University of Pennsylvania, Wharton School 6,409 6,036 -5.8%
Krannert School of Management, Purdue University 556 576 3.6%

Source: The schools


Source: WSJ

Some States Face Long Climb Back to Payroll Peaks

Saturday, September 21st, 2013 Leave a comment

According to The Wall Street Journal, citing economists, one-fifth of U.S. states won’t return to pre-recession employment levels until 2016 or later.

Michigan, Rhode Island, and Nevada likely won’t return to peak employment until 2018 (more than one decade since the Great Recession began).

WSJ_employment peaks


Source: WSJ


What Employers Look For In Your Online Profiles [Infographic]

Thursday, September 19th, 2013 Leave a comment



Source: Mashable

Job Growth Slowed in March: Only 88k Jobs Added

Saturday, April 6th, 2013 Leave a comment

After the US Labor market started the year off strong, only 88,000 jobs were created last month, according to Friday’s job report. The Wall Street Journal notes that the number of jobs created last month was the lowest in any month in almost a year. Despite March’s stumble, the unemployment rate dropped to a four-year low of 7.6%. However, the decline was prompted by nearly a half-million workers leaving the job market, not job growth.

According to analysts, potential factors for the sharp drop in jobs include “budget turmoil in Washington and unseasonably cold weather in parts of the country.” Additionally, some economists believe that the sequester’s effect is likely to influence the recovery in the second and third quarters of 2013.

Here are some charts to help put the weak job’s report in perspective:



Source: WSJ

Income Shifting to Businesses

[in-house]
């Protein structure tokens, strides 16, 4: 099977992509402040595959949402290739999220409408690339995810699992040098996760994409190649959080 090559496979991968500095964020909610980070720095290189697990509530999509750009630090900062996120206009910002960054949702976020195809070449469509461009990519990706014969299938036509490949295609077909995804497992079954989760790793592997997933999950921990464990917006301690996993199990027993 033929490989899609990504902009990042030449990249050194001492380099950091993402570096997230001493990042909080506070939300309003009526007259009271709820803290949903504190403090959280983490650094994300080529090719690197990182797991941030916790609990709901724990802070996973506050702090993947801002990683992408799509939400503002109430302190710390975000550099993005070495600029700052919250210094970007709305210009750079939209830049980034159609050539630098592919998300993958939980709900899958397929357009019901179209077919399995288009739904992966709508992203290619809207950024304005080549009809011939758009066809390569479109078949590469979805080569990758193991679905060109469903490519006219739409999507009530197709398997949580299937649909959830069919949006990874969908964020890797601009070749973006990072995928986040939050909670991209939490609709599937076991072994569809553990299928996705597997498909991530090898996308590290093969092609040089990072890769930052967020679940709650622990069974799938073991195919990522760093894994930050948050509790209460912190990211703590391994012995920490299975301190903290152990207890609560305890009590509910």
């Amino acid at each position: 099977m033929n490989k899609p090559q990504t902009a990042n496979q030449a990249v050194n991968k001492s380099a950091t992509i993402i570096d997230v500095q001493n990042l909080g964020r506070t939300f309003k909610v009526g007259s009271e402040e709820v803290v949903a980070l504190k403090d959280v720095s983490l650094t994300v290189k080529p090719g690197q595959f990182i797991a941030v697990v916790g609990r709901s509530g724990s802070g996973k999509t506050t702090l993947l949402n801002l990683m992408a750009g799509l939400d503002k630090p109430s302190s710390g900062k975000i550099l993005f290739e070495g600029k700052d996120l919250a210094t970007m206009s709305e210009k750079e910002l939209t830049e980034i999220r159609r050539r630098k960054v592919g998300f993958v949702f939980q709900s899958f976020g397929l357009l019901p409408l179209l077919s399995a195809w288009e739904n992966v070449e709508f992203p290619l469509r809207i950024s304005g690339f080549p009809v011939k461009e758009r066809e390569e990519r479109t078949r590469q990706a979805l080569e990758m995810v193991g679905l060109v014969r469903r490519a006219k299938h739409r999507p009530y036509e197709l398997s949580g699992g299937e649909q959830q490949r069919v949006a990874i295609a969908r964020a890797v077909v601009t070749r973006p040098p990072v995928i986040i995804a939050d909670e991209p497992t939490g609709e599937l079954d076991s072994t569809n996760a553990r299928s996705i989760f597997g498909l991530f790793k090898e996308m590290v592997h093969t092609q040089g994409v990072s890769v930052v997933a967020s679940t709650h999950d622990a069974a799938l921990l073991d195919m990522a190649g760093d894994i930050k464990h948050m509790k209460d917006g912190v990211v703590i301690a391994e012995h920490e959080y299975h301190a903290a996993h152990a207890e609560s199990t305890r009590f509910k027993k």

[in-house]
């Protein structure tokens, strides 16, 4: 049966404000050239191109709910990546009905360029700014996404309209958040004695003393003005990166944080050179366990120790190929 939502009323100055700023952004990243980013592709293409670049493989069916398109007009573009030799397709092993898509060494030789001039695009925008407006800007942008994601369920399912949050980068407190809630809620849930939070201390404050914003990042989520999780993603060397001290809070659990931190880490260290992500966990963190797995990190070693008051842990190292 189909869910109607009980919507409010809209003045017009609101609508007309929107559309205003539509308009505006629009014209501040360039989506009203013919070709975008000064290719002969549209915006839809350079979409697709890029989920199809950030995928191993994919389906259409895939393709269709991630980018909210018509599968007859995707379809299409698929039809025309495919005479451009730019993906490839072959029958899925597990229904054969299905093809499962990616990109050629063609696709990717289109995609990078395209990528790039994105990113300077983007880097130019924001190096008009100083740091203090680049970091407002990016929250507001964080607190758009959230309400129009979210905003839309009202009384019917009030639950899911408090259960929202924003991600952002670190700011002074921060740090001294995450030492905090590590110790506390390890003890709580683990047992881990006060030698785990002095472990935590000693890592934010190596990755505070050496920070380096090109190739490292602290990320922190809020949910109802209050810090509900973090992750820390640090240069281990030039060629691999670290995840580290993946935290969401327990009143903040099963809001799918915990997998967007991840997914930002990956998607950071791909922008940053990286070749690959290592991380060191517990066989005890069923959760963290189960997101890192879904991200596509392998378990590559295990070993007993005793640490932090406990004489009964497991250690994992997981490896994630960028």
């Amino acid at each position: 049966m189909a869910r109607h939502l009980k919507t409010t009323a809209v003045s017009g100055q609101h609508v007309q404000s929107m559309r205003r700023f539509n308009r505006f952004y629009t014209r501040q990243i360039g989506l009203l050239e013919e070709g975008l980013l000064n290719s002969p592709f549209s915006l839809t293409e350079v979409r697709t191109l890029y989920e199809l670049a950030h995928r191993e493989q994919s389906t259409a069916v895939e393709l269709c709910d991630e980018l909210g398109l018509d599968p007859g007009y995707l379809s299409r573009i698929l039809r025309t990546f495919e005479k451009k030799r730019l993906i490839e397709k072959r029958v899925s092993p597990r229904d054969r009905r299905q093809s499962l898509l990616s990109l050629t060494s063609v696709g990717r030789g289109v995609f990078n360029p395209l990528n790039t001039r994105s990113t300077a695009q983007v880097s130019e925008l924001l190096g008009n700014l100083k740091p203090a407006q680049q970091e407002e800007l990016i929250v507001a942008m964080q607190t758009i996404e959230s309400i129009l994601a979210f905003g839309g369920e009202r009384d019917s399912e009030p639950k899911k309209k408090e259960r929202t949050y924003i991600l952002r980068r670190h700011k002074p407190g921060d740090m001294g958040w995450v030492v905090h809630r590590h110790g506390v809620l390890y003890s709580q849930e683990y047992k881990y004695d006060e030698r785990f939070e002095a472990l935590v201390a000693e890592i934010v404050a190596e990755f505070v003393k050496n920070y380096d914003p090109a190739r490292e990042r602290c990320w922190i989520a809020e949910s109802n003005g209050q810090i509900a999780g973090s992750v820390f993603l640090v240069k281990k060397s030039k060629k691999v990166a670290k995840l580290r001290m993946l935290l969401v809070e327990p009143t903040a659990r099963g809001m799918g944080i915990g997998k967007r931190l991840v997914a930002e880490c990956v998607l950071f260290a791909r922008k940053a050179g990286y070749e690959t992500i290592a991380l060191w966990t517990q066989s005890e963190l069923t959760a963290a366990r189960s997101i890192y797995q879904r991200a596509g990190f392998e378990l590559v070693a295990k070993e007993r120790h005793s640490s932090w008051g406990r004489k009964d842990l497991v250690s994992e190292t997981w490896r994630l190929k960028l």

Tuesday, March 5th, 2013 Leave a comment

From the New York Times:

“So far in this recovery, corporations have captured an unusually high share of the income gains,” said Ethan Harris, co-head of global economics at Bank of America Merrill Lynch. “The U.S. corporate sector is in a lot better health than the overall economy. And until we get a full recovery in the labor market, this will persist.”

The result has been a golden age for corporate profits, especially among multinational giants that are also benefiting from faster growth in emerging economies like China and India.


Yahoo’s Mayer Tells Employees to Come Into the Office

Saturday, March 2nd, 2013 1 comment

By now, most of you have heard about Yahoo’s Marissa Mayer’s internal memo that will require all employees to come into the office unless they have a good excuse by June. Her bold move has drawn a lot of attention to say the least. Despite being the first woman to become CEO of a fortune 500 company while pregnant, Mayer is receiving vocal criticism from not only other women, but also from those who think a company’s workers know where and how they perform best.

That said, it is no secret that some things at Yahoo probably needed to change. According to The Economist, Google’s workers each generate $931,657 revenue, 160% more than the $353,657 produced by each of Yahoo’s employees. Given Mayer’s goal of seeking more value from her employees, is her decision to make workers come into the office really that bad?


Source: The Economist

See also: Mommy Bloggers Are Tearing Apart Marissa Mayer (Business Insider)